While the bread manufacturing industry is a consolidated and mature domestic market, which has experienced a revenue decrease of approximately 0.1% per annum over the past five years, future growth is expected as a result of increased export opportunities, innovations in ingredients and processing, and new product development.

In fact, IBISWorld predicts that growth in industry revenue is expected to average 3% between 2007-08 and 2011-12, bringing annual revenue to $2276.2 million by June 2012.

While bread manufacturers have historically focused on supplying the domestic market — the highly perishable nature of bread products and the low unit value of bread making export unattractive — exports in the past five years have risen by an average of 14.7% per annum and are expected to increase in the future.

Rising incomes in Africa and Asia will lead to diversity in their diet, resulting in greater consumption of products like bread.

Australian manufacturers will be able to take greater advantage of their reputation as safe food producers, with international health and safety standards becoming more stringent.

The supply of longer lasting bread products such as breadcrumbs to export markets will allow the industry to be competitive with foreign bakeries that provide bread daily.

Innovation and product development are also tipped as growth opportunities although there is insufficient funding of research and development for new functional bread products in Australia, making commercialisation of high-technology products difficult.

Manufacturers have benefited from responding to consumer demand for healthier bread products by offering greater variety, a trend that will continue.

According to IBISWorld, one of the greatest growth areas has been functional breads, particularly enriched or fortified breads, which are growing at a rate of 10% to 15% annually.

The production of organic bread using organically grown cereals and avoiding artificial additives is also gaining momentum.

While growth in the industry is also expected to lie in product development, particularly products in a premium price range as consumers show an increasing willingness to buy higher quality specialty products, demand for generic goods is also growing as consumers on low incomes become less brand conscious.

Mixed bag for biscuits

Dominated by foreign ownership, the profitability of Australia’s biscuit market is threatened by the ongoing consolidation of the retail food-client base.

The continuing reduction in the number of retail buyers and growth of the giant supermarket chains will pose a similar threat to all food manufacturing industries.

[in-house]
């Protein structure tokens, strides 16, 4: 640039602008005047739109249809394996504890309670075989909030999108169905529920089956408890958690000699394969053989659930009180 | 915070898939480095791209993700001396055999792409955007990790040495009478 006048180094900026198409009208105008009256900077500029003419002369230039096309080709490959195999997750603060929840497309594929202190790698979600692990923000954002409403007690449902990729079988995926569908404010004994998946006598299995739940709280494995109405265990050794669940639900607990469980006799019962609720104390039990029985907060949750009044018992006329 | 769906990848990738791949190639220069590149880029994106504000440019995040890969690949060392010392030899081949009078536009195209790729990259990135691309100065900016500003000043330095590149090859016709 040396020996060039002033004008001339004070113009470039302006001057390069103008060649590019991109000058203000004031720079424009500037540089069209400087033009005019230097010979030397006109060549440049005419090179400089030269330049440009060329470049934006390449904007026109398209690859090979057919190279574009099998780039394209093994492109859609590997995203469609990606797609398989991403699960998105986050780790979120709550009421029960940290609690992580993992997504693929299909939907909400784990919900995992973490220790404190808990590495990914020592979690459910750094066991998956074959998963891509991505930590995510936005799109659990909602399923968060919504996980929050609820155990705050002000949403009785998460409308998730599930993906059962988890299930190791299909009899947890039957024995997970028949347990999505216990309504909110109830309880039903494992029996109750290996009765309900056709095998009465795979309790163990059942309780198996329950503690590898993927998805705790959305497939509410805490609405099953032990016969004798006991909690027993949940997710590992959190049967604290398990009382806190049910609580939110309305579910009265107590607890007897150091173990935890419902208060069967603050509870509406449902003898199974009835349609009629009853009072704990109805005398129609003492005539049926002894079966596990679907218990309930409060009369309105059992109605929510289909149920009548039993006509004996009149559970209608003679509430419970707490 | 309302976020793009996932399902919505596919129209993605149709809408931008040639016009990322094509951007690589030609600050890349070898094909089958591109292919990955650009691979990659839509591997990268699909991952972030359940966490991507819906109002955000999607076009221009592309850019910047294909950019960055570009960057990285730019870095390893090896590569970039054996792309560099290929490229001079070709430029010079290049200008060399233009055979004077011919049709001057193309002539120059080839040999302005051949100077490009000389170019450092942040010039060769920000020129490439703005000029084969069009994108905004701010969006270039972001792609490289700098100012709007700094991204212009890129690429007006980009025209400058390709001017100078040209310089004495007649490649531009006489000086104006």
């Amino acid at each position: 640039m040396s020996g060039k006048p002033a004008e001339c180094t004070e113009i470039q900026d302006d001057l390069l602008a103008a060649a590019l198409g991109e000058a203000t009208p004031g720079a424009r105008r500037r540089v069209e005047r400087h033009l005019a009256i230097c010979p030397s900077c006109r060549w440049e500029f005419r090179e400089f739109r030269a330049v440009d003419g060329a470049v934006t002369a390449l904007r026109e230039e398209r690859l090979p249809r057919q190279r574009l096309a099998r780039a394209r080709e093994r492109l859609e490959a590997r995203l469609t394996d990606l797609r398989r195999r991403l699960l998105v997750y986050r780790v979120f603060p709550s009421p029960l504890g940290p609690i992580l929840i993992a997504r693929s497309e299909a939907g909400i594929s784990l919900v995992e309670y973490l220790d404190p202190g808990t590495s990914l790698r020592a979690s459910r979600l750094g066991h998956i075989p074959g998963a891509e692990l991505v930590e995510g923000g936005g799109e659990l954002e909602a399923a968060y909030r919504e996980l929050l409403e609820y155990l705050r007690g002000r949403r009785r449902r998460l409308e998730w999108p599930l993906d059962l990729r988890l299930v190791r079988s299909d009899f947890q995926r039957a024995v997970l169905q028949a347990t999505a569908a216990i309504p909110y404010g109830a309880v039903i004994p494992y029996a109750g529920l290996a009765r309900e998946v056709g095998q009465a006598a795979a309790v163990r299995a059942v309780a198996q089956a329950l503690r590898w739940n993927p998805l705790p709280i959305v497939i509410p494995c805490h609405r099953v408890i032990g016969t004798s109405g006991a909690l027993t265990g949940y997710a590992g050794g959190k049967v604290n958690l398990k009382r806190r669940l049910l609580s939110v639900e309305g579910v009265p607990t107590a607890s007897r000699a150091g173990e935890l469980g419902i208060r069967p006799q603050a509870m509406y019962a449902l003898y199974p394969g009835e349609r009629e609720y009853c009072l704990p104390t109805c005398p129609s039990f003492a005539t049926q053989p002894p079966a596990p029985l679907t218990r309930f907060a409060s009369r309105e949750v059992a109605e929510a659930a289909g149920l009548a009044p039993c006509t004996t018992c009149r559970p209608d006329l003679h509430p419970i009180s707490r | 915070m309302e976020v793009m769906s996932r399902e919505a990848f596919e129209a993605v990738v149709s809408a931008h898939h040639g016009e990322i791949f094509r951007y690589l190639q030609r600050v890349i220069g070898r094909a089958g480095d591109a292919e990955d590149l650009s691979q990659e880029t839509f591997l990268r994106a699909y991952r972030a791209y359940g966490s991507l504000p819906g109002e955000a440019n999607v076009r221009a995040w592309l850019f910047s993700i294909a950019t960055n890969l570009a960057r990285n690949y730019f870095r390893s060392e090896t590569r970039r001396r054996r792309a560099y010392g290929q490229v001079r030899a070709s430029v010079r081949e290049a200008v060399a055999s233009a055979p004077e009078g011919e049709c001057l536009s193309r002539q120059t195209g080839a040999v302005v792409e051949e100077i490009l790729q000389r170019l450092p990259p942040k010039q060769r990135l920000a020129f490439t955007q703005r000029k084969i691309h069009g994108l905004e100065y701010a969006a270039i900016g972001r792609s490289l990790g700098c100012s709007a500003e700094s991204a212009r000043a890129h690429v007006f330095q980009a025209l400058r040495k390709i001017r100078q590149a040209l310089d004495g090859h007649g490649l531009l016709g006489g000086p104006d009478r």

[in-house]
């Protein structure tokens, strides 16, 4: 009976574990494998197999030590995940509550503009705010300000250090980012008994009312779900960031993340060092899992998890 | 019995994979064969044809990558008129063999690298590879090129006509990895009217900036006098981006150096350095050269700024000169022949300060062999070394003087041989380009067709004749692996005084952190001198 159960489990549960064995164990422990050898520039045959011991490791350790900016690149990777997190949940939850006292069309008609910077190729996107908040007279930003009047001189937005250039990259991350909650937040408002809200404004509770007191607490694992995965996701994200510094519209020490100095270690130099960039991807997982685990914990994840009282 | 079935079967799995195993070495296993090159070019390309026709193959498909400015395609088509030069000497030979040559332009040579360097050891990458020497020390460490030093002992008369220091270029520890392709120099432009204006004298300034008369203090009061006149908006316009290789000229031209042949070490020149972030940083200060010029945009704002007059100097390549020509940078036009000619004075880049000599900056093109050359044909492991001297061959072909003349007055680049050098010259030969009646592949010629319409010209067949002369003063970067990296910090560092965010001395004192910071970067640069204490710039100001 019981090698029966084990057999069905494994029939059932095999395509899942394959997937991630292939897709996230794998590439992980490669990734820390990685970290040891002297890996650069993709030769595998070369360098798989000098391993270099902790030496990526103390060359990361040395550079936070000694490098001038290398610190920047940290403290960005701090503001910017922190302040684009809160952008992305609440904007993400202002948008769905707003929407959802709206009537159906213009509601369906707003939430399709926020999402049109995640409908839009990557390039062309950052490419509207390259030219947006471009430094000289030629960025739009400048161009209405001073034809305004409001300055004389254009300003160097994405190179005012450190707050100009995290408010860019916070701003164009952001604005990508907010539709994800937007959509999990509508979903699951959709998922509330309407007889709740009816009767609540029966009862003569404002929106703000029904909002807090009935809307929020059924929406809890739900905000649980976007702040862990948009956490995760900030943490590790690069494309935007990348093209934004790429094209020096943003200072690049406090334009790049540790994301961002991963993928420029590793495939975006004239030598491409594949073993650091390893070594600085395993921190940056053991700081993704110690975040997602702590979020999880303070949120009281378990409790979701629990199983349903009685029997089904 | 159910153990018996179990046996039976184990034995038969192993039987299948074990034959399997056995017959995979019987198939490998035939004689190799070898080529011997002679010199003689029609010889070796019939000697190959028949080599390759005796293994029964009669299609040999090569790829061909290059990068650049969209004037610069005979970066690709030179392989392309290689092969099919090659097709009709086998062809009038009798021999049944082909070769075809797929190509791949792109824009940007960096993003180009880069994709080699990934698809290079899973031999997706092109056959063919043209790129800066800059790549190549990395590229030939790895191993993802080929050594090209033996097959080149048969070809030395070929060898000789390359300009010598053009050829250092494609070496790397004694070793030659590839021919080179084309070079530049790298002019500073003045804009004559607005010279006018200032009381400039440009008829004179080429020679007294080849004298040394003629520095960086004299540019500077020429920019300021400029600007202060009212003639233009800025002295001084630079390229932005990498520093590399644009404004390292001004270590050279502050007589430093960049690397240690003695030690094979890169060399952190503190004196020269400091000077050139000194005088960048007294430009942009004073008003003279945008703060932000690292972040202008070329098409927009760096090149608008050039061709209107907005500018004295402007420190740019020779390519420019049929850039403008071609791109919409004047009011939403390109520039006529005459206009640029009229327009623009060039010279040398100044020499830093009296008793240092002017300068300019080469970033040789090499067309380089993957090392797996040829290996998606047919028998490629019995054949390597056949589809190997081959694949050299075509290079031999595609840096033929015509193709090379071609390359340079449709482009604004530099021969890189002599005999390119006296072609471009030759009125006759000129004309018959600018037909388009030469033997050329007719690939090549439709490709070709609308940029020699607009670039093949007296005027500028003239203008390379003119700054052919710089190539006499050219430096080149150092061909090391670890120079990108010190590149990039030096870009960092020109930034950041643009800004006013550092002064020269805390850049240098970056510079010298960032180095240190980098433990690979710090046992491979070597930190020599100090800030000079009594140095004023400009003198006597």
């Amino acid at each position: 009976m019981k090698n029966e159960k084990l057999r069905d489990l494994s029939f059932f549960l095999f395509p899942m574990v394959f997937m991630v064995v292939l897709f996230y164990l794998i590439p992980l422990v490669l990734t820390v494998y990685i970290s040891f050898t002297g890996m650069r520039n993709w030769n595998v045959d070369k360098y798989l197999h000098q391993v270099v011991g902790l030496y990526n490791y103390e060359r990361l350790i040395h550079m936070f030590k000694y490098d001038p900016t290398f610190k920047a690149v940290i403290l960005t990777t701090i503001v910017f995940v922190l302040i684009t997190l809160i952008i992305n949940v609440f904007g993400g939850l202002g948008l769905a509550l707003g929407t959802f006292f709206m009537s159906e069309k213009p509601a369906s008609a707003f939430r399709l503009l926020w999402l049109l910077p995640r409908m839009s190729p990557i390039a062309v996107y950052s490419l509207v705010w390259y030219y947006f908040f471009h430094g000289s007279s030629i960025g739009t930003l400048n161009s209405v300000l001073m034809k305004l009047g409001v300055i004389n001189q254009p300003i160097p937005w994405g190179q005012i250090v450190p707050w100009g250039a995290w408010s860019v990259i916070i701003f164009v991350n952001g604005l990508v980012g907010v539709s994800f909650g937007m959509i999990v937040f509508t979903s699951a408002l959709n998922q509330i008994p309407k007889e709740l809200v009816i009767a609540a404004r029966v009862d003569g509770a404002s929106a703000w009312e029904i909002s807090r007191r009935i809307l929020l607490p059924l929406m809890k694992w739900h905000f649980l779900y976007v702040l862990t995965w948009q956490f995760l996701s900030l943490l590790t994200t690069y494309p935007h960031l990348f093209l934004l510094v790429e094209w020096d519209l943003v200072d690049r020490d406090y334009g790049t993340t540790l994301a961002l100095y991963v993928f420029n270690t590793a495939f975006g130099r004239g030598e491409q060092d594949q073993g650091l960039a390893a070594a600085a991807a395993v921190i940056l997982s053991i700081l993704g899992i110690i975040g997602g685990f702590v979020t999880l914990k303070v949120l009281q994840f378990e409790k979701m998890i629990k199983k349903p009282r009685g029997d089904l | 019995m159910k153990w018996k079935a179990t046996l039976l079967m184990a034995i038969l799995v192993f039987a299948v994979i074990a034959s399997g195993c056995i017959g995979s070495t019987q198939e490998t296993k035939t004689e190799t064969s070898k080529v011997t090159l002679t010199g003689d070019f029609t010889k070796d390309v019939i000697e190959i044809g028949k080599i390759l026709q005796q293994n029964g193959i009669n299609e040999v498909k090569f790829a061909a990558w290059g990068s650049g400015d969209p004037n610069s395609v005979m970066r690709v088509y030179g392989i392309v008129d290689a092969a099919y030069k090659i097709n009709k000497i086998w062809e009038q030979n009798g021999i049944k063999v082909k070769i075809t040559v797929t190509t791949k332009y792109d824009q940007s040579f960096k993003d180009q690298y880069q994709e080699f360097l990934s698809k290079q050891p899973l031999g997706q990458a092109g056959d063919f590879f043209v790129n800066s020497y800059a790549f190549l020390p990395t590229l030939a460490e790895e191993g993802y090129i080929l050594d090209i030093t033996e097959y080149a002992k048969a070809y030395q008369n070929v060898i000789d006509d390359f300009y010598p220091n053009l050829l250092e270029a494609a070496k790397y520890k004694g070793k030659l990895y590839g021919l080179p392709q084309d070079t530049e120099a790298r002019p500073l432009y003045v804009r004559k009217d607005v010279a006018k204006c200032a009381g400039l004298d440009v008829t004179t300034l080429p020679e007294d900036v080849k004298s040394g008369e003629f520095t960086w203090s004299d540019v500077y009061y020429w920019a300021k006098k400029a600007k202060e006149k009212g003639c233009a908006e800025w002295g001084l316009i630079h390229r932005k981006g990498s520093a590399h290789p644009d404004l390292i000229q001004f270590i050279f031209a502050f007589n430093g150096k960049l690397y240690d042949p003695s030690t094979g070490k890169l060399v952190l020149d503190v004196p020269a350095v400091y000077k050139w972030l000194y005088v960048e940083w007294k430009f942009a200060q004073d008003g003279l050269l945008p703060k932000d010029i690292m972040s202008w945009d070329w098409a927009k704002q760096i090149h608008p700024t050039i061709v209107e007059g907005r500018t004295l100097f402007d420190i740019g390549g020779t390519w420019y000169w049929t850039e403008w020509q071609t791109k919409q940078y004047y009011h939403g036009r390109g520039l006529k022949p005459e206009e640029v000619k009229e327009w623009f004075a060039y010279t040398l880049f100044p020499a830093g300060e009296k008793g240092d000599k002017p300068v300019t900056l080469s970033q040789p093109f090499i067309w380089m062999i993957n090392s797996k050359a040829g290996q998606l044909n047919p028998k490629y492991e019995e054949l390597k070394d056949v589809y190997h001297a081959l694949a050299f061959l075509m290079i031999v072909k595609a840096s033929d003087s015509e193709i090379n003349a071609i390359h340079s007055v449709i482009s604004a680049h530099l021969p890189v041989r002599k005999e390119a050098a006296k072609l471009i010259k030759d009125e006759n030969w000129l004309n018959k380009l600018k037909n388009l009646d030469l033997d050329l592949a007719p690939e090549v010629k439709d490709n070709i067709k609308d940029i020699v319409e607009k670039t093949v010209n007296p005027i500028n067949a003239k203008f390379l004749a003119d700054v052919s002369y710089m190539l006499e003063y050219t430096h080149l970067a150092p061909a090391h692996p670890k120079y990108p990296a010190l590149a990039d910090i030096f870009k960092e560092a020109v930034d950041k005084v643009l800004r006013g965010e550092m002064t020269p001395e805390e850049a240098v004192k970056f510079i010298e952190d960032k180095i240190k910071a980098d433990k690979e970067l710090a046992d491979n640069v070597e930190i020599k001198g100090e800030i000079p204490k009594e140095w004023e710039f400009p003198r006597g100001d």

While the biscuit industry experienced a 0.5% decline in revenue in 2006-07 from the previous year, it is expected to grow at an average rate of 0.6% over the next five years.

Main factors contributing to growth include the development of low-fat product ranges, export opportunities in Asia and innovative packaging formats that increase shelf-life and reduce breakage during transit, making them ideal for export.

While the industry is dominated by two major companies, smaller firms are finding success in the market by appealing to niche groups of consumers with specialty gourmet biscuits, both savoury and sweet.

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Zipper sealed pouches

Zip-Pak has launched a range of innovative press-to-close zippers for commercial shred­ded cheese packs, allowing the packaging to be reused multiple times.

Slider technology and the inclusion of an ergonomically designed clip ensures the cheese is kept fresh for longer while allowing the cheese to remain in its orig­inal package, keeping the brand name, logo and package information in front of the consumer throughout the product’s usage.

According to the company, pouches with double zippers are also available, creating a hermetic seal to enhance food safety and minimise spoilage.

Click here for more information.

Success at home and overseas for NZ company

Four years ago, JMP recognised that if it was to con­tinue its growth in the palletising and packaging mar­ket it would have to change its business model and way of manufacturing.

New Zealand has been hit hard by the cheaper Chinese products being imported into Australia and New Zealand.

JMP did not want to give up manufacturing in New Zealand so took the decision to export, despite the dollar’s value not being favourable, and to increase the work load to streamline its manufacturing and processes.